By Curtis Wolff
Mourning the demise of another edition of the Toronto Blue Jays is not an unfamiliar act for Canadian baseball fans. The end of September has marked the end of the season for the Blue Jays for the last 20 years. Not since their World Series victory in 1993 have the Blue Jays played a postseason game, a drought so lengthy that the disappointment that should be felt over a failed season has long ago been replaced with feelings of resignation and apathy.
However, the 2013 Toronto Blue Jays were different. This was a team that represented hope, that actually had the potential to win games and play into October. This was a team comprised of all-stars, a collection of can’t-miss players that had been anointed by some analysts as being one of the best teams in baseball before they had played a single game.
The optimism surrounding the team exploded in November of 2012 due to a series of bold trades and signings by general manager Alex Anthopoulos, whose pocketbook had been bolstered after being given the green light to go on a spending spree by team owner Rogers Communications. On Nov. 13 the Blue Jays made a blockbuster trade, acquiring starting pitchers Josh Johnson and Mark Buehrle, all-star shortstop José Reyes and infielder Emilio Bonifacio in exchange for seven young players and prospects. This was followed shortly by the signing of disgraced all-star outfielder Melky Cabrera, who was coming off a 50-game suspension for testing positive for abnormally high levels of testosterone. Finally, the Jays acquired R.A. Dickey, the top pitcher in the National League from 2012, from the New York Mets in exchange for promising young catcher Travis D’Arnaud and pitching prospect Noah Syndergaard.
The result of the spending spree was a completely rebuilt team that had auctioned off a sizeable chunk of their acclaimed prospect base for current stars. The Blue Jays were tired of waiting for success and expected to field a winning team this year. Everyone else expected them to win as well. Oddsmakers in Las Vegas had set the odds for the Blue Jays to win the 2013 World Series at 15/2, the highest of any team. Hype over the team carried over into the spring, and with good reason — the lineup already featured returning stars José Bautista and Edwin Encarnacion.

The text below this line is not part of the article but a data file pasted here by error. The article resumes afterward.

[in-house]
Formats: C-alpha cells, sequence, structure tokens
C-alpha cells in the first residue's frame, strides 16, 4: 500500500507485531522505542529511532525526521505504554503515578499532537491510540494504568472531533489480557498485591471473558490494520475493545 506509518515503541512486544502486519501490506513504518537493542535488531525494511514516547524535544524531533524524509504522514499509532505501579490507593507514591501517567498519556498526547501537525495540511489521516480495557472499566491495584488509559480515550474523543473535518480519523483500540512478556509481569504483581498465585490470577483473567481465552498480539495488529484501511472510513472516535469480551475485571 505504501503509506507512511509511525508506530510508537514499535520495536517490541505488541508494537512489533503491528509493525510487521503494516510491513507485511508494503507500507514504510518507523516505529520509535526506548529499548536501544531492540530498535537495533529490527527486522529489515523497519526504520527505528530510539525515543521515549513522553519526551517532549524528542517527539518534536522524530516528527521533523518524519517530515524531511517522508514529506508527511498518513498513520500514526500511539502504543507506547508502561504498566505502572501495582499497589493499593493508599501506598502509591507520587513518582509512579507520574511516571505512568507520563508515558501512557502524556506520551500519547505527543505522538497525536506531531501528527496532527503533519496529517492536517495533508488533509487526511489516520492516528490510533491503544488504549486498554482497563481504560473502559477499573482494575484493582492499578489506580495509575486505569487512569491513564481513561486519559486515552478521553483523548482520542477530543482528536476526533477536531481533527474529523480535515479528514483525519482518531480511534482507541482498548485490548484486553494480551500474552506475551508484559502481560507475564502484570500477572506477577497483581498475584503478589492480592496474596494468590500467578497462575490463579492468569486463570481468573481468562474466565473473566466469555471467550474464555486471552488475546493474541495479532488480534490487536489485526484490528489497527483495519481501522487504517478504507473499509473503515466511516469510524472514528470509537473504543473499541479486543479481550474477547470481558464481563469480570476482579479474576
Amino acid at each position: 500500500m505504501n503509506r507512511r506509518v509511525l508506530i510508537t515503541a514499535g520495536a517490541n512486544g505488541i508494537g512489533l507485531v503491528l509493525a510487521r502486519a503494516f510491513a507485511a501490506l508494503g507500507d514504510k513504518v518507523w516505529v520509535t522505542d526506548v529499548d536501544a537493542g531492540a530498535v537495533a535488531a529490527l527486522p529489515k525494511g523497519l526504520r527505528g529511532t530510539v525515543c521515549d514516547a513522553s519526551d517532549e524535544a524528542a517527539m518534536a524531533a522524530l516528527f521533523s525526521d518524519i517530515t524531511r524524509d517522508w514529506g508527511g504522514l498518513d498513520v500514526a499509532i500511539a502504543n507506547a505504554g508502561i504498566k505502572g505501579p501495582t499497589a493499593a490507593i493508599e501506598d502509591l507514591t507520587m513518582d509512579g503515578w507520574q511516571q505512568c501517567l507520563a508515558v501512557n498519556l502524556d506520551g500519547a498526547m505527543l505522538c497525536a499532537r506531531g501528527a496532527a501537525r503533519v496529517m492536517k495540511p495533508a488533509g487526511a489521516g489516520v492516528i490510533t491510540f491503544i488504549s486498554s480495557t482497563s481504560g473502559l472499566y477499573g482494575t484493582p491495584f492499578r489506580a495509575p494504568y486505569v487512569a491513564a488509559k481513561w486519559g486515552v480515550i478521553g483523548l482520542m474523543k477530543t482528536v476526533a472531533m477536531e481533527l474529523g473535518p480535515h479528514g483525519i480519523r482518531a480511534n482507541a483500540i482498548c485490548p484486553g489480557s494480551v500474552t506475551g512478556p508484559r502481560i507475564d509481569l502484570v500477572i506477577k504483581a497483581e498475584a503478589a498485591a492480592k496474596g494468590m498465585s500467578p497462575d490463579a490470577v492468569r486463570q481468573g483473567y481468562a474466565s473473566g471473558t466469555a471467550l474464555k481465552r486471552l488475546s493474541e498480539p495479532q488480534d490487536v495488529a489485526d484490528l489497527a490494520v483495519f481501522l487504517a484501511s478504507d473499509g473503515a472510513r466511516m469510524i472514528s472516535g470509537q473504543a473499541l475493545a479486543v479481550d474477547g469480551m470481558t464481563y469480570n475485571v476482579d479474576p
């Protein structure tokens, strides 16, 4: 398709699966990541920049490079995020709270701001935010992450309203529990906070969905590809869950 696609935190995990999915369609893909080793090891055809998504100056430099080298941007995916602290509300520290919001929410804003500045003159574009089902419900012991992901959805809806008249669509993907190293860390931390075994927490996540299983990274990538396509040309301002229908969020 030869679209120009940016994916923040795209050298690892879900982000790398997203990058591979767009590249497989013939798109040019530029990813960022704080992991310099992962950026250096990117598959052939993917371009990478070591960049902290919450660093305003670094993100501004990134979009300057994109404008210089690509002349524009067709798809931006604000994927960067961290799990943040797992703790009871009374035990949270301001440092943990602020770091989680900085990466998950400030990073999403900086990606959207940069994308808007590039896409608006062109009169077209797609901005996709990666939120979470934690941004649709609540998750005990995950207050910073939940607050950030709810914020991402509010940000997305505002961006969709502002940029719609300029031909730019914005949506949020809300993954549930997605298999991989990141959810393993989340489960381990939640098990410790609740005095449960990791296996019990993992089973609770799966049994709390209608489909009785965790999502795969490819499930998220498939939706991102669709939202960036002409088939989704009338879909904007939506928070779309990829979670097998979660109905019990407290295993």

Yet somehow the unthinkable happened. The Blue Jays won only 10 of their first 30 games. Some games the hitters could only manage a handful of hits, while on other days the pitching staff couldn’t keep the game close. The Jays’s season went downhill quickly. A 11-game winning streak in June reinvigorated the team and fan base, but the benefits of that stretch were quickly erased by the 7–18 run that followed. As in so many previous years, the 2013 edition of the club was out of postseason contention by July.
How so many players on such a promising team could underperform so badly in a single season is almost unexplainable. Bautista failed to carry the team as he had in previous years. A cleaned-up Cabrera didn’t come close to achieving the .346 batting average that he hit in 2012. Dickey’s earned-run average soared from 2.73 in 2012 to 4.72. Perhaps most disappointing was catcher J.P. Arencibia, who has posted a shockingly bad .227 on-base percentage and 147 strikeouts. Blue Jays colour commentator and former catcher Gregg Zaun took to the radio last week to call Arencibia’s .145 batting average one of the worst in Major League Baseball history.
Injuries are not an excuse for this unmitigated disaster of a season. While Bautista, Johnson and Cabrera were all injured for extended periods of time throughout the season, none of these individuals were playing up to expectations when they were healthy. Coaching doesn’t seem to be a huge issue either, which is where the axe normally falls after terrible seasons. Anthopoulos’s announcement that manager John Gibbons will be back in the dugout in 2014 did not stir up much controversy amongst the media or fans.
Perhaps the biggest mystery is how the Blue Jays’s management is unable to assemble a good baseball team no matter strategy they use. For years the Blue Jays used the Oakland Athletics-influenced low-salary strategy that was documented in Michael Lewis’s book Moneyball and the Brad Pitt-led movie of the same name, with little success. Now it seems that their New York Yankees-style big spending ways have failed just as badly.
Despite the failures of the Blue Jays, the average attendance for home games have increased by almost 5,000 spectators since last year. The sport has grown in popularity, especially amongst young people — according to the Globe and Mail, attendance in the 18–32 age group swelled from 37 per cent of the Rogers Centre crowd in 2010 to 50 per cent in 2012. The Blue Jays should feel very fortunate they have such strong support from this demographic considering that most of them can’t remember the last time the team made the playoffs.
There are few easy answers for why the Blue Jays did so poorly this season. However, it would be a mistake for management to chalk it down to an anomaly or blame injuries. While the team still looks as good on paper as it ever did, it’s hard to imagine the team ever looking good enough on the field to compete for a postseason berth unless some significant changes are made in the off-season. November 2013 should be just as busy for Anthopoulos and the Blue Jays as it was last year, but this time with the pressure of a failed season squarely on their shoulders.